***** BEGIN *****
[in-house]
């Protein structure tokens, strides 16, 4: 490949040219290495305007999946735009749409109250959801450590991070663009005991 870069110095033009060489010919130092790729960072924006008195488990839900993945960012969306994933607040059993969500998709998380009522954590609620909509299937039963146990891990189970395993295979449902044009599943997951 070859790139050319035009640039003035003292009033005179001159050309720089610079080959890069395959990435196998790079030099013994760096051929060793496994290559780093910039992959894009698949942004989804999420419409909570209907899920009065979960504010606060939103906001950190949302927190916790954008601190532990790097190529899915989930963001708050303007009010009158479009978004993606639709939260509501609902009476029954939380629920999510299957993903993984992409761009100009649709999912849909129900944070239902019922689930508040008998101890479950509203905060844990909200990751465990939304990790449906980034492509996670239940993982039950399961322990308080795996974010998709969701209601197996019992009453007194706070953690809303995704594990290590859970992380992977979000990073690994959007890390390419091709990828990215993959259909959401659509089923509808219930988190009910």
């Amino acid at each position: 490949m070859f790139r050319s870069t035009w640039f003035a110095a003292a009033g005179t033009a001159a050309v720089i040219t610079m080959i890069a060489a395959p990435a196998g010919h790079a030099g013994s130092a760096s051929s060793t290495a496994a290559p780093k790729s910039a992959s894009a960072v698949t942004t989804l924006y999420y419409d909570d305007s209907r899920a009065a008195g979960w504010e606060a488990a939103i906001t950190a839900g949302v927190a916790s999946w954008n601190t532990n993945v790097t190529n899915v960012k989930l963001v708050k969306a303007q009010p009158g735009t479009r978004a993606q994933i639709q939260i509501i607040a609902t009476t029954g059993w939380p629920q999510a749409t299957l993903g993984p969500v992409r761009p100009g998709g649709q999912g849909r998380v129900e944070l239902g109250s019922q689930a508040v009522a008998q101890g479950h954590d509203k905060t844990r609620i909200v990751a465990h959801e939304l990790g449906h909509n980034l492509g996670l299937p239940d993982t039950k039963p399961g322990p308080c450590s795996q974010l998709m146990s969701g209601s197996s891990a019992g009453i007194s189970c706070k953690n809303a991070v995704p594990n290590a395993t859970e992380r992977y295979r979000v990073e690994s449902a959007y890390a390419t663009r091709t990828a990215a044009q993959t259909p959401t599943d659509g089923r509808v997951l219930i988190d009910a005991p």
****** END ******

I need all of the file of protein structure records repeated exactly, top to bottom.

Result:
[in-house]
């Protein structure tokens, strides 16, 4: 490949040219290495305007999946735009749409109250959801450590991070663009005991 870069110095033009060489010919130092790729960072924006008195488990839900993945960012969306994933607040059993969500998709998380009522954590609620909509299937039963146990891990189970395993295979449902044009599943997951 070859790139050319035009640039003035003292009033005179001159050309720089610079080959890069395959990435196998790079030099013994760096051929060793496994290559780093910039992959894009698949942004989804999420419409909570209907899920009065979960504010606060939103906001950190949302927190916790954008601190532990790097190529899915989930963001708050303007009010009158479009978004993606639709939260509501609902009476029954939380629920999510299957993903993984992409761009100009649709999912849909129900944070239902019922689930508040008998101890479950509203905060844990909200990751465990939304990790449906980034492509996670239940993982039950399961322990308080795996974010998709969701209601197996019992009453007194706070953690809303995704594990290590859970992380992977979000990073690994959007890390390419091709990828990215993959259909959401659509089923509808219930988190009910």
């Amino acid at each position: 490949m070859f790139r050319s870069t035009w640039f003035a110095a003292a009033g005179t033009a001159a050309v720089i040219t610079m080959i890069a060489a395959p990435a196998g010919h790079a030099g013994s130092a760096s051929s060793t290495a496994a290559p780093k790729s910039a992959s894009a960072v698949t942004t989804l924006y999420y419409d909570d305007s209907r899920a009065a008195g979960w504010e606060a488990a939103i906001t950190a839900g949302v927190a916790s999946w954008n601190t532990n993945v790097t190529n899915v960012k989930l963001v708050k969306a303007q009010p009158g735009t479009r978004a993606q994933i639709q939260i509501i607040a609902t009476t029954g059993w939380p629920q999510a749409t299957l993903g993984p969500v992409r761009p100009g998709g649709q999912g849909r998380v129900e944070l239902g109250s019922q689930a508040v009522a008998q101890g479950h954590d509203k905060t844990r609620i909200v990751a465990h959801e939304l990790g449906h909509n980034l492509g996670l299937p239940d993982t039950k039963p399961g322990p308080c450590s795996q974010l998709m146990s969701g209601s197996s891990a019992g009453i007194s189970c706070k953690n809303a991070v995704p594990n290590a395993t859970e992380r992977y295979r979000v990073e690994s449902a959007y890390a390419t663009r091709t990828a990215a044009q993959t259909p959401t599943d659509g089923r509808v997951l219930i988190d009910a005991p």